Health Mandate Fight Hinges On Commerce Clause

On Monday, Virginia became the first state to declare a portion of the health care overhaul unconstitutional. Judge Henry Hudson ruled that the portion of the law that mandates that U.S. citizens be insured violates the commerce clause. For more on the commerce clause, NPR's Melissa Block speaks with Brannon Denning, who teaches law at Samford University's Cumberland School of Law in Alabama.

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MELISSA BLOCK, host:

Can the federal government require Americans to buy health insurance? Well, yesterday, a federal judge in Virginia said no, that that part of the health care overhaul law is unconstitutional. The legal argument hinges on the powers given to Congress under the Commerce Clause of the Constitution. The clause is a short one. It says that Congress has the power to regulate commerce with foreign nations and among the several states and with the Indian tribes.

To find out how that connects with health care, I'm joined by Professor Brannon Denning. He's written frequently on the Commerce Clause, and he teaches at Samford University's Cumberland School of Law in Birmingham, Alabama.

Welcome to the program.

Professor BRANNON DENNING (Cumberland School of Law, Samford University): Thank you, Melissa. Thank you for having me.

BLOCK: How would you describe the original intent or application of the Commerce Clause in the Constitution?

Prof. DENNING: Well, it's interesting because the Commerce Clause was originally intended to solve a quite different problem, that of states engaging in what amounted to commercial warfare with one another during the period right before the drafting of the U.S. Constitution.

So for the first several decades, the arguments before the courts was how far did that go to limit states' ability to regulate commerce that moved out of their state or into their state.

BLOCK: In what kinds of ways?

Prof. DENNING: Well, for example, if you were Virginia, let's say, and you wanted to promote your own tobacco, you could forbid the importation of other states' tobacco into your state, or you could tax that tobacco that came in from other states at a higher rate than you taxed your own tobacco.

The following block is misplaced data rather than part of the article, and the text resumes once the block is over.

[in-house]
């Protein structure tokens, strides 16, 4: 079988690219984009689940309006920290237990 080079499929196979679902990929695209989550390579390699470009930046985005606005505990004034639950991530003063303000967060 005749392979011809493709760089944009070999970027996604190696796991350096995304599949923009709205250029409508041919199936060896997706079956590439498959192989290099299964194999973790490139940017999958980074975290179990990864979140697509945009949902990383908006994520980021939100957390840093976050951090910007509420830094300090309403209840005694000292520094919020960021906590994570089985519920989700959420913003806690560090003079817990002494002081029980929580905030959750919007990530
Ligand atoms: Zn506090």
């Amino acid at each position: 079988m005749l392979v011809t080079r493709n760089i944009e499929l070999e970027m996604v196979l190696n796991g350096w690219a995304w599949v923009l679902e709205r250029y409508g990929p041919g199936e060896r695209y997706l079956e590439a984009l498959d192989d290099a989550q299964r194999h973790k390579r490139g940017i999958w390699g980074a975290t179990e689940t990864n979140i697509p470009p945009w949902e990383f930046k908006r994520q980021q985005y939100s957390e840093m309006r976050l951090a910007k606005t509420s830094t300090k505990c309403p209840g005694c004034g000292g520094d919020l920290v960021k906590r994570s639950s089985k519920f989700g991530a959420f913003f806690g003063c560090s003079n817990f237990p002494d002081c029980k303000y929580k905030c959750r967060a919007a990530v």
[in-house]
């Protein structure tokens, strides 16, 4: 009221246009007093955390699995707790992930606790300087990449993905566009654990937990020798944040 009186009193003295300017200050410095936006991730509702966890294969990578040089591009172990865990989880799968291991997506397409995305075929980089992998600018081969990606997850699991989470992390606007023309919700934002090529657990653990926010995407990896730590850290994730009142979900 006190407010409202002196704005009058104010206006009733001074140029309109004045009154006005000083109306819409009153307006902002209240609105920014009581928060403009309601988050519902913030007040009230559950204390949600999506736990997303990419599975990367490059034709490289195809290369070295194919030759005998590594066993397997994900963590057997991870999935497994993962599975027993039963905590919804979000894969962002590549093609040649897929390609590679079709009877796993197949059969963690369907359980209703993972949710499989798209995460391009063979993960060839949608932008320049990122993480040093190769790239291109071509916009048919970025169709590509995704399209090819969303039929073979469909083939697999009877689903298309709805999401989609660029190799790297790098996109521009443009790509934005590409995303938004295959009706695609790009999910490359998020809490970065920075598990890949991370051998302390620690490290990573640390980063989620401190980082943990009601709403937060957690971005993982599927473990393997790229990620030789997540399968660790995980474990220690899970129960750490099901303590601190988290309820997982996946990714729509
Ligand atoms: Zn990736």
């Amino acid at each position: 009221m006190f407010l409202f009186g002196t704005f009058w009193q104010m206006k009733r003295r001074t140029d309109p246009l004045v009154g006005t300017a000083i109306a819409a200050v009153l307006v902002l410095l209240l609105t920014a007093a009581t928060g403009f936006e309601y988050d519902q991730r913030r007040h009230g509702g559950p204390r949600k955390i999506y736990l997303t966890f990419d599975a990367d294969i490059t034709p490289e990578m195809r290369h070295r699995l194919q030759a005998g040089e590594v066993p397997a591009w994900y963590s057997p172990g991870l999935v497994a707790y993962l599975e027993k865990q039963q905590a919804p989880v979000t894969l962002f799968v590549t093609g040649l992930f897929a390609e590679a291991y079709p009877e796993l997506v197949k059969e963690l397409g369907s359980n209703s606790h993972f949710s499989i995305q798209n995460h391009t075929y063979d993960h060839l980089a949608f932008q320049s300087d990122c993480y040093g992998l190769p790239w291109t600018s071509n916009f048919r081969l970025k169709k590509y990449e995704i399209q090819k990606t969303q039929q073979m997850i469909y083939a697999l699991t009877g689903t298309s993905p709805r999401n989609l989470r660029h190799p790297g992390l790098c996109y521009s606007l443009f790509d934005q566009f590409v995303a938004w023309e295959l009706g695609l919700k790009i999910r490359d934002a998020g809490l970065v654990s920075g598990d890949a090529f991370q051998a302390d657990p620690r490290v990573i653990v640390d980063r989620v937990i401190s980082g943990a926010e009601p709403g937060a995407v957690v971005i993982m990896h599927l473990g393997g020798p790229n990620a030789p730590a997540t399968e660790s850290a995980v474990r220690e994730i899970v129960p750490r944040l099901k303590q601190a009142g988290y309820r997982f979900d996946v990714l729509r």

Now, this was good for states, right? They needed money. Times were tough in the mid-1780s. But it wasn't a situation that tended to produce a lot of amicable feelings among these states that were supposed to be newly united in this one sovereign entity called the United States of America.

BLOCK: Well, let's jump ahead and look at the ruling from Judge Henry Hudson in Virginia yesterday. He found that the Commerce Clause does not apply here. What was his reasoning?

Prof. DENNING: Well, Judge Hudson says that this is particularly unprecedented because what Congress is attempting to do is to force individuals to purchase a product. So in other words, merely by doing nothing, you can't avoid regulation the way you could if, say, it were some kind of prohibition.

And Judge Hudson was persuaded by the arguments of many of my colleagues who are opposed to the health care mandate, who said: Look, this is not only unprecedented, it's simply outside the scope of government power. Government can't force you to participate in a particular economic activity. If they can for health care, where does it stop? You know, do we all have to buy some other kind of product that the government thinks would be useful or helpful?

BLOCK: I think his phrasing was that extending the logic of the Commerce Clause lacks logical limitation. He raised the example of would we be forced to eat asparagus in a hearing on this case.

Prof. DENNING: Right, right, or to use a former president's example, broccoli, you know.

(Soundbite of laughter)

BLOCK: Broccoli.

Prof. DENNING: Judge Hudson seemed to adopt this view that any interpretation of the Constitution that has no stopping point is inconsistent with this idea of limited, enumerated governmental powers that was considered a real bulwark against governmental abuse by the framers.

BLOCK: Now, the Obama administration's argument was that the refusal to buy health insurance could be an economic activity in its own right, and therefore the Commerce Clause would apply.

Prof. DENNING: Precisely. They made a series of arguments that built a chain of causation saying: Look, everybody needs health care at some point in their lives. And they're saying that by not requiring people to purchase insurance, this scheme to require insurance companies to cover everyone and not to turn away people because of pre-existing conditions simply wouldn't work because people would wait to buy insurance until they were sick and needed it and that all this in the aggregate, the administration says, substantially affects interstate commerce. And therefore in order to keep the whole scheme from collapsing, we have to be able to require people to purchase insurance.

BLOCK: Okay, Professor Denning, thanks so much.

Prof. DENNING: Thank you, Melissa. I appreciate it.

BLOCK: That's Professor Brannon Denning. He teaches law at Samford University's Cumberland School of Law in Birmingham, Alabama.

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